Those were the pilot’s words shortly before the B737-200 crash-landed in the Pacific Ocean off Oahu, near Honolulu, in the very early hours of Friday, 02JUL21. Both pilots of Transair’s flight T4810 were rescued roughly an hour after the aircraft came down and broke apart on the water.
Almost 46 years after its first flight on 23JUL75, the B737-200 bearing the registration N810TA made its last. It was one of 5 such aircraft in the Transair fleet operated by Rhoades Aviation, all of which are between 37 and 47 years old. Transair is one of Hawaii’s largest interisland cargo operators, and was founded in 1982. The aircraft in question had been in constant operation, running 5-8 twenty to thirty-minute flights per day on a daily basis in the run-up to 02JUL21.
The freighter took off from runway 08R at Honolulu-Daniel K. Inouye International Airport, at 01:33 hours local time, destined for the island of Maui. 9 minutes into the flight, the crew reported that the Pratt & Whitney JT8D Engine One had failed, and that they would be turning back. Just four minutes later and unable to gain or even maintain altitude, they signaled in that the second engine had over-heated and that they would be having to ditch the aircraft. The tower vectored the crew to the nearest airport, Kalaeloa, just 3 miles to their left, but this was neither visible to the crew in the darkness of the night, nor did it prove attainable. Flight T4810 ditched at 01:45, disappearing from the tower’s radar screen. Prior to the ditching, the pilot confirmed that there were two souls on board and no hazardous material, and requested that the fire department be present at landing. He soon added the request to also alert the Coast Guards be alerted.
The plane broke apart upon hitting the water. Both the U.S. Coast Guard and the Honolulu Fire Department were involved in the sea rescue of the two pilots. It took roughly an hour before the pilots, aged 50 and 58, were located, clinging to cargo and plane parts to stay afloat in 46 meter depth of water in the dark. Both were seriously injured and in a critical condition, with lacerations and one with a head injury. The older pilot who had been found holding on to the tail of the aircraft, had been driven to the point of exhaustion where he was no longer able to communicate, and where the U.S. Coast Guard rescue crew who managed to lift him onto a MH-65 Dolphin helicopter at 02:57, is convinced that a minute or two longer, they may not have been able to locate him. The other pilot, holding on to packages, was located at 02:51 and brought to safety by the Honolulu Fire Department rescue boat. Meanwhile, both pilots are in a stable condition. The Coast Guard flew over the crash site off Oahu at the light of dawn, to evaluate for pollution from the debris and fuel in the water.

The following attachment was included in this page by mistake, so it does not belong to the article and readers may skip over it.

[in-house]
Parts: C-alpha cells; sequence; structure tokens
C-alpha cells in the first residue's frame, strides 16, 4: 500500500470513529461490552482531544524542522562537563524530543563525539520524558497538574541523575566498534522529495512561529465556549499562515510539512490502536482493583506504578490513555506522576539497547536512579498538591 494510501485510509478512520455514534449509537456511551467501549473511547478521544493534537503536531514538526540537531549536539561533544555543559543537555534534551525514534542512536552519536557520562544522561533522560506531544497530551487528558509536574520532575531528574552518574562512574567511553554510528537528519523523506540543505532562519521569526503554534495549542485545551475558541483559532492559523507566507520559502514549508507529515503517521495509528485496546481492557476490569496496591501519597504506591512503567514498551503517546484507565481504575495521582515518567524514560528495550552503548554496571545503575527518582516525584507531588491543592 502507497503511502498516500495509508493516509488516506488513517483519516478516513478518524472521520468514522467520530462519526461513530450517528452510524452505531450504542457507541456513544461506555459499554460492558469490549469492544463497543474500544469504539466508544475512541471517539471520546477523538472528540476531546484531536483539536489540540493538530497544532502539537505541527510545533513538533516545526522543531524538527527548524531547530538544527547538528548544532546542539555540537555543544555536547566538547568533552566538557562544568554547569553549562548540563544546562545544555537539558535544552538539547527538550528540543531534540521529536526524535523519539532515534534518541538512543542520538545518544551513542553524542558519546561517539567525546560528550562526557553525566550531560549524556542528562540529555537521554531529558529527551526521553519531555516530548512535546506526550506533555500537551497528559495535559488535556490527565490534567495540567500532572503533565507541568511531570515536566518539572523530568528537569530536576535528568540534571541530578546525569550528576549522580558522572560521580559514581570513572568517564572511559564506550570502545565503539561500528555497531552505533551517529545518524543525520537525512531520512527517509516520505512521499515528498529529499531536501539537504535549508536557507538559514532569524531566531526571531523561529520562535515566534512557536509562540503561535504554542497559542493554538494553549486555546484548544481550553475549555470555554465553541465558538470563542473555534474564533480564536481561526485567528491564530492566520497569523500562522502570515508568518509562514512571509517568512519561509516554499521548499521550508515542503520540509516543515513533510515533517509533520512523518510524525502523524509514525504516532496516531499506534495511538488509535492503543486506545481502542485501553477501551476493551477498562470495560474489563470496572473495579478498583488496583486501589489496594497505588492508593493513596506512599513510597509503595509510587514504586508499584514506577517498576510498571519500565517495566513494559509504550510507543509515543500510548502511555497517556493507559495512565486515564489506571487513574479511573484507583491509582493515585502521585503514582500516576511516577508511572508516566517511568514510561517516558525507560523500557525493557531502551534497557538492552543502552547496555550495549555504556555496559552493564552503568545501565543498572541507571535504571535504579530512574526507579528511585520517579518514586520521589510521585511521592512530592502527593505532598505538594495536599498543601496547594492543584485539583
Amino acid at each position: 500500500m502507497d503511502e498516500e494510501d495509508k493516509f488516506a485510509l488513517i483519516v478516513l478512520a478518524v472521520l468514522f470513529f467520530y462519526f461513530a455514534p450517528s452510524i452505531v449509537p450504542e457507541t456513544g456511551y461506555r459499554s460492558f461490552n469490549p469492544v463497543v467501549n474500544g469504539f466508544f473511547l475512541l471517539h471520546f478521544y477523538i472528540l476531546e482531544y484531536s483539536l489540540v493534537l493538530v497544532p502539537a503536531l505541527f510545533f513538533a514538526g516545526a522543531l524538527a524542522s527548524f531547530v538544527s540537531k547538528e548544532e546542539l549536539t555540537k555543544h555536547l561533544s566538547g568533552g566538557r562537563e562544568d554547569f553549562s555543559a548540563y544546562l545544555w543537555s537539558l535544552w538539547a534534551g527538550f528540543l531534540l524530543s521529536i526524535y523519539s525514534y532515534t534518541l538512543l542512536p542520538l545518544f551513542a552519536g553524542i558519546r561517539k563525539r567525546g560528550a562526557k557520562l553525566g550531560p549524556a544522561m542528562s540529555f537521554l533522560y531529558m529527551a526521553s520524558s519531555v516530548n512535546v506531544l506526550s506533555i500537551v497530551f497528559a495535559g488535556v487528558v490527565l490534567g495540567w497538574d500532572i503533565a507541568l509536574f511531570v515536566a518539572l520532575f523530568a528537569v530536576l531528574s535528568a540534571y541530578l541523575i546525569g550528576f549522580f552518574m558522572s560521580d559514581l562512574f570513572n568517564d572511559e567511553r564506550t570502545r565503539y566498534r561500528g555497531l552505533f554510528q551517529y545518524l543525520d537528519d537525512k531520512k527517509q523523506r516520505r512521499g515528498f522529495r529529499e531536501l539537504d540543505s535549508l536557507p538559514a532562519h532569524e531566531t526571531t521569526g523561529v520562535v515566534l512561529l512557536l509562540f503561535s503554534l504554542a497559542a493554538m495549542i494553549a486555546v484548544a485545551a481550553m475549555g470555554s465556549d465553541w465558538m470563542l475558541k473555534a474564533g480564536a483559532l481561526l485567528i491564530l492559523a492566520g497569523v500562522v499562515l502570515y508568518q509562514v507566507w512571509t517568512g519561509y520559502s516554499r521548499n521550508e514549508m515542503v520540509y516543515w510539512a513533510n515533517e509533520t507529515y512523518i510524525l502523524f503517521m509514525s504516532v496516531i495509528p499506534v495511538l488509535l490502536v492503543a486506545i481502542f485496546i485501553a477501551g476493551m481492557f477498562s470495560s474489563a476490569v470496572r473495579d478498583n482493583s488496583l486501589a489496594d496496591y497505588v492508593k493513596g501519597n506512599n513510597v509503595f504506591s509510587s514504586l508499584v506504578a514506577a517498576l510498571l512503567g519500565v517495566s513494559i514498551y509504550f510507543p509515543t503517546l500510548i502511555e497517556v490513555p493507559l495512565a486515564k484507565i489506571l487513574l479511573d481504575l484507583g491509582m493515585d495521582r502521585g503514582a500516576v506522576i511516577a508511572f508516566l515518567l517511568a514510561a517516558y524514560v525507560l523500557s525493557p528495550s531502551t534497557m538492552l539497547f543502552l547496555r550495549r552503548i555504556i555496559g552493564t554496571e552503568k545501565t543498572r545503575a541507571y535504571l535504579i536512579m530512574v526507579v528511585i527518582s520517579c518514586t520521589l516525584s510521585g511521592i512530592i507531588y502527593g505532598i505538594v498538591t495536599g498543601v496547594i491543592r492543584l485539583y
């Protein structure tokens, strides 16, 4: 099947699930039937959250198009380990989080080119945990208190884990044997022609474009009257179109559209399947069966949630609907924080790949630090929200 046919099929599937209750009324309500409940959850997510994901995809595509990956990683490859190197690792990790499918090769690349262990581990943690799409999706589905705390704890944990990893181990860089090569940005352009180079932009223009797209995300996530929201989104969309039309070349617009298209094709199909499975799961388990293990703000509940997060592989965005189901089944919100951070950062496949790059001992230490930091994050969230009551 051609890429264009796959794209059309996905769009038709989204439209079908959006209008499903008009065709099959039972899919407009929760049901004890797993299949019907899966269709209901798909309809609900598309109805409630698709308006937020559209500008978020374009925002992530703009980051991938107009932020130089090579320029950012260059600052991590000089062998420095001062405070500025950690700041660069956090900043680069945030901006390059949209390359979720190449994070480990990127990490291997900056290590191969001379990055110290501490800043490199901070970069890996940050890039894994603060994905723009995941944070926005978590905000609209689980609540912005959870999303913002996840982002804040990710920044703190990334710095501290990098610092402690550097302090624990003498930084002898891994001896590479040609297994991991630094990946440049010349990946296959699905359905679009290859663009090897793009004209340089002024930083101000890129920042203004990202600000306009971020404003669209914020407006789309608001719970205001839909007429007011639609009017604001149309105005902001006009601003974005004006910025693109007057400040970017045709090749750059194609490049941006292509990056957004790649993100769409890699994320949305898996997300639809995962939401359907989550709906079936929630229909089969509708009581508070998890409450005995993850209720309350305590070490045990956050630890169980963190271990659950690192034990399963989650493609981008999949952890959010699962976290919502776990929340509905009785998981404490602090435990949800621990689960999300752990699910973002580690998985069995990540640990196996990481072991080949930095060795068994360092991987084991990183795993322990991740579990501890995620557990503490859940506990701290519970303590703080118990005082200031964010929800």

For an aircraft to suffer the failure of both engines, is extremely rare. The fact that it was functioning alone, is not reason enough for the second engine to have over-heated, given that twin-engine planes are designed to perform on one engine should the other give out. A team of ten National Transportation Safety Board (NTSB) inspectors and the FAA are investigating how the failure came about. The NTSB team is made up of specialists in air traffic control, systems, maintenance records, human performance, operations, and powerplants & structures/wreckage recovery. While over on Social Media, people were quick to point to the age of the plane as the cause, as long as it is correctly maintained, this should not be an issue. According to Cirium, around 60 737-200 freighters are still in active service. So, was it maintenance? Incorrect handling? Fuel-related? Were unconfirmed reports of engines previously overheating true? Could the incident have been prevented? The investigations will tell.
Belly-landings on water are incredibly different under the best circumstances, and rarely successful. The notorious Hudson River landing in 2009 is the most prominent positive outcome to date. “This crew would have been intimately familiar with the area for a ditching, but it was in the middle of the night,” a Twitter user stated with regard to the Transair pilots. As this landing had to take place in the dark, the risk of failure was massively increased. That both pilots survived is token to their skill in bringing the plane down.
Pointing the finger
Some mainstream media and many Social Media keyboard experts were keen to draw links to the Boeing MAX, despite the two aircraft being substantially different. Nevertheless, Boeing – which incidentally has a 91% global market share in all freighters – saw a 2.5% drop in share prices that day. Boeing said in a statement: “We are aware of the reports out of Honolulu, Hawaii and are closely monitoring the situation. We are in contact with the U.S. National Transportation Safety Board and are working to gather more information.” There is no news to date of the other Transair 737-200s being grounded, nor has the company issued a statement.
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